Even brief usage of anabolic steroids may have long lasting, perhaps even permanent performance-enhancing effects, according to a new study.
It was previously believed that re-acquisition of muscle mass after periods of inactivity was due to motor learning. The new data from an investigation of the effects of steroids on muscle re-acquisition in mice suggests that there is a cellular 'memory mechanism' within muscle of brief steroid users.
The team investigated the effects of steroids on muscle re-acquisition in mice and discovered greater muscle mass and more myonuclei, which are essential components for muscle fiber function, were apparent after returning to exercise.
The findings might have consequences for the exclusion time of doping offenders as brief exposure to anabolic steroids might have long lasting performance-enhancing effects.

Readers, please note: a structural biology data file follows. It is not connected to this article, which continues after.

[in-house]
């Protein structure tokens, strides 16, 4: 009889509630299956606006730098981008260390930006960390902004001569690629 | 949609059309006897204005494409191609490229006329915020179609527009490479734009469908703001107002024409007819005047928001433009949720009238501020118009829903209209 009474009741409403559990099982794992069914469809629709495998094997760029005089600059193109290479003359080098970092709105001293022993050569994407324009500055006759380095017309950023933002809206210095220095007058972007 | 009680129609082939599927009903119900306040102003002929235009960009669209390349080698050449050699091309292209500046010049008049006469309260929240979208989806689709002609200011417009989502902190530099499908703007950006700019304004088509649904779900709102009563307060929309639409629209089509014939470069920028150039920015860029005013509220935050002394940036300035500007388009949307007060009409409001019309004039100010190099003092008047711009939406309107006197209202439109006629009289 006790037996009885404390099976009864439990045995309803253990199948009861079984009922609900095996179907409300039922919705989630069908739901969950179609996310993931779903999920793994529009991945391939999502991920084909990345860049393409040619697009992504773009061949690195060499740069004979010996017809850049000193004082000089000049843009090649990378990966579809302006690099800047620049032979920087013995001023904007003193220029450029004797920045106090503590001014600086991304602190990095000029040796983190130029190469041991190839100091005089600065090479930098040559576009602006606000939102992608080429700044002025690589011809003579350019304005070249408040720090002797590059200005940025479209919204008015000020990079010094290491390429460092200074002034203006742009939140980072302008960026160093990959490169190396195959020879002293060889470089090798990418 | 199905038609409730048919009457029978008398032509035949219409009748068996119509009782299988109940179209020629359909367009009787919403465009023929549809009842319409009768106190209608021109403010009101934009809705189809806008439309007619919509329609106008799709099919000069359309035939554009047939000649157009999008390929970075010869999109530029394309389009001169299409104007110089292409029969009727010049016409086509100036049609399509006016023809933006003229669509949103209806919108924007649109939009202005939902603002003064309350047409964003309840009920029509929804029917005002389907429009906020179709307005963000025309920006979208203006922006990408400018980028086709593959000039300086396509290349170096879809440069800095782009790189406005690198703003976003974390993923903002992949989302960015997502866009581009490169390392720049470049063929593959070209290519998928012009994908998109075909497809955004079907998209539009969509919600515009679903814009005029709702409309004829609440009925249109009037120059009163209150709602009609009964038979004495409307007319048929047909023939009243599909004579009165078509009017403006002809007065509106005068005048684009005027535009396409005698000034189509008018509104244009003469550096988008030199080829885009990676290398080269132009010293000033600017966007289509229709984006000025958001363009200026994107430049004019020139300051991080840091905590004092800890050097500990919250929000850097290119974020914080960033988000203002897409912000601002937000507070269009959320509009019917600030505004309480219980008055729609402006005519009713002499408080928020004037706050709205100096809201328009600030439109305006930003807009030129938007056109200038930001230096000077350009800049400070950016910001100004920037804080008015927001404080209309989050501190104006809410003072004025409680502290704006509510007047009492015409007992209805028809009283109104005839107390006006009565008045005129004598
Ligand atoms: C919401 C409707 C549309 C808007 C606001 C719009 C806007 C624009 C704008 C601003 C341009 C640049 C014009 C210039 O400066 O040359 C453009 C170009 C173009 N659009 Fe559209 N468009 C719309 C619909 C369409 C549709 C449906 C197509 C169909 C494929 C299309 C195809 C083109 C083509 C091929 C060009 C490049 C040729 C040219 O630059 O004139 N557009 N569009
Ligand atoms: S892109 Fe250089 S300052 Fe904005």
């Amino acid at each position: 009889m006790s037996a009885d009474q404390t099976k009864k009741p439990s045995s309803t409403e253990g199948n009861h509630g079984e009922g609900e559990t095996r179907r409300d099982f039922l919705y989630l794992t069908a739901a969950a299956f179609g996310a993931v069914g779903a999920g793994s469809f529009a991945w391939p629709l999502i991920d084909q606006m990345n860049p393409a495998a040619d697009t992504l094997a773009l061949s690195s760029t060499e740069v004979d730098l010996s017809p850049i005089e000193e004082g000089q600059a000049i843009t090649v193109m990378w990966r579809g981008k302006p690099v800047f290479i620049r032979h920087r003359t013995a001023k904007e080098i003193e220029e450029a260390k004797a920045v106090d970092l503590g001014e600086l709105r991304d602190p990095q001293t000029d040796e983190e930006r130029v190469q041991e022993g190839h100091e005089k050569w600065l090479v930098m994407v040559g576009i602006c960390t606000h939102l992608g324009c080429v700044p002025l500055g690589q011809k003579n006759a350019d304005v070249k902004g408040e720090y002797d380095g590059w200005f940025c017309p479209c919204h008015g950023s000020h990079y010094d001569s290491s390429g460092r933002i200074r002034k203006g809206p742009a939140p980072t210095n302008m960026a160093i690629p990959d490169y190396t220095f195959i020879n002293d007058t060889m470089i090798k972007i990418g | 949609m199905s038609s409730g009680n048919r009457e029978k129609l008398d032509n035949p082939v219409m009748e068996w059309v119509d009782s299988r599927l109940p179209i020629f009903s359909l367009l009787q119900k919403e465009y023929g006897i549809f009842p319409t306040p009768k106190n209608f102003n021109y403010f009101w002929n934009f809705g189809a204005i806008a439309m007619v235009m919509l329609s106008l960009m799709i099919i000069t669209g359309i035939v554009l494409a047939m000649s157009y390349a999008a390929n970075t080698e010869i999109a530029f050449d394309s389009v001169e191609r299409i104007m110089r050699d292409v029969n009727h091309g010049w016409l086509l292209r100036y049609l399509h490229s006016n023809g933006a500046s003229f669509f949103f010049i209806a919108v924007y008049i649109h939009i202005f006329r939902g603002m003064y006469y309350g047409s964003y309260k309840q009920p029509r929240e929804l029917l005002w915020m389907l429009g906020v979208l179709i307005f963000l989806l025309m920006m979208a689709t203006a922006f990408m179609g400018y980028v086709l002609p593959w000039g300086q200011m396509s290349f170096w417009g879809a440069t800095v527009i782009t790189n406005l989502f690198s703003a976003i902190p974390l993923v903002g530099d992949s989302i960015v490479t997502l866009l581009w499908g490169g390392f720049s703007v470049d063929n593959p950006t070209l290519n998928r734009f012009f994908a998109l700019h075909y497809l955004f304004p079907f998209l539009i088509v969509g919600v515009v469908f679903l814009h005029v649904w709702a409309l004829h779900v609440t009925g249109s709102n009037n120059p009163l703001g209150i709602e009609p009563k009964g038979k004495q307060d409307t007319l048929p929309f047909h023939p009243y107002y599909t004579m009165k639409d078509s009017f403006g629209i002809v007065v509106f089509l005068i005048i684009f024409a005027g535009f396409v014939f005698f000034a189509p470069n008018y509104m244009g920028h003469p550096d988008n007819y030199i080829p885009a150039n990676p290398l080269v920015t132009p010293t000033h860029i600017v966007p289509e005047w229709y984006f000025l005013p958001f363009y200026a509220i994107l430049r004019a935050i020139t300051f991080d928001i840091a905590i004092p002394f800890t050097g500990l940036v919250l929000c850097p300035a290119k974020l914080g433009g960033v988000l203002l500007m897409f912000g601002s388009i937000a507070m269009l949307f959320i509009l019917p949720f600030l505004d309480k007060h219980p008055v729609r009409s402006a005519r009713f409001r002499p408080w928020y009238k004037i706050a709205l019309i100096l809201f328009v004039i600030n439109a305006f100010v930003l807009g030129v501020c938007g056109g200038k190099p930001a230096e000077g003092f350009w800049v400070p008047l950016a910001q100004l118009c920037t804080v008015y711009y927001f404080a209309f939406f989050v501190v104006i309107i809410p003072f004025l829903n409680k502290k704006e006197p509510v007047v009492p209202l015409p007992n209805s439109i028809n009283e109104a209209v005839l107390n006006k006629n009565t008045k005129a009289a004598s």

Professor Kristian Gundersen of the University of Oslo and senior author of the study says, "Mice were briefly exposed to steroids which resulted in increased muscle mass and number of cell nuclei in the muscle fibers. Three months after withdrawal of the drug (approximately 15% of a mouse's life span) their muscles grew by 30% over six days following load exercise. The untreated mice grew insignificantly.
"The results in our mice may correspond to the effects of steroids lasting for decades in humans given the same cellular 'muscle memory' mechanism. The new results might spur a debate on the current World Anti-Doping Agency (WADA) code in which the maximum exclusion time is currently two years."
Additionally, the data suggests that strength training when young might be beneficial later in life since the ability to generate new myonuclei is impaired in the elderly.
Future studies should include human muscles and further investigation into the cellular and molecular mechanism for muscle memory.